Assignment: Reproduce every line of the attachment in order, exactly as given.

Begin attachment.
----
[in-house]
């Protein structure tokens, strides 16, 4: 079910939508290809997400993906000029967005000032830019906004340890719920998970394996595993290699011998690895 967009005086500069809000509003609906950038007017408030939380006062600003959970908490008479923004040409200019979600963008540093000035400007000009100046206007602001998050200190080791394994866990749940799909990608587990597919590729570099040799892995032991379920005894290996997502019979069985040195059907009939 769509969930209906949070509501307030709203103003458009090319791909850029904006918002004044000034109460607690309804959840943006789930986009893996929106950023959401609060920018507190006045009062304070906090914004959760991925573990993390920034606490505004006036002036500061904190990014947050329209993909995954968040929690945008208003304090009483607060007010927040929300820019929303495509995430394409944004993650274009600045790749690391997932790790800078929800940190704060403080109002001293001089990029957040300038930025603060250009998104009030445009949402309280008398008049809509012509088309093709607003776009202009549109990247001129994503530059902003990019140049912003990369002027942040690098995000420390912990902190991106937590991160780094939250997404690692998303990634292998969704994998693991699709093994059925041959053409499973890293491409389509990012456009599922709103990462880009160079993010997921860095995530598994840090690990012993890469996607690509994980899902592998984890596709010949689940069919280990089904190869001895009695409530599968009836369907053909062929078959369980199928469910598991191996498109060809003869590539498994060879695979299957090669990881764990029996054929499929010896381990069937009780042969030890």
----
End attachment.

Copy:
[in-house]
């Protein structure tokens, strides 16, 4: 079910939508290809997400993906000029967005000032830019906004340890719920998970394996595993290699011998690895 967009005086500069809000509003609906950038007017408030939380006062600003959970908490008479923004040409200019979600963008540093000035400007000009100046206007602001998050200190080791394994866990749940799909990608587990597919590729570099040799892995032991379920005894290996997502019979069985040195059907009939 769509969930209906949070509501307030709203103003458009090319791909850029904006918002004044000034109460607690309804959840943006789930986009893996929106950023959401609060920018507190006045009062304070906090914004959760991925573990993390920034606490505004006036002036500061904190990014947050329209993909995954968040929690945008208003304090009483607060007010927040929300820019929303495509995430394409944004993650274009600045790749690391997932790790800078929800940190704060403080109002001293001089990029957040300038930025603060250009998104009030445009949402309280008398008049809509012509088309093709607003776009202009549109990247001129994503530059902003990019140049912003990369002027942040690098995000420390912990902190991106937590991160780094939250997404690692998303990634292998969704994998693991699709093994059925041959053409499973890293491409389509990012456009599922709103990462880009160079993010997921860095995530598994840090690990012993890469996607690509994980899902592998984890596709010949689940069919280990089904190869001895009695409530599968009836369907053909062929078959369980199928469910598991191996498109060809003869590539498994060879695979299957090669990881764990029996054929499929010896381990069937009780042969030890």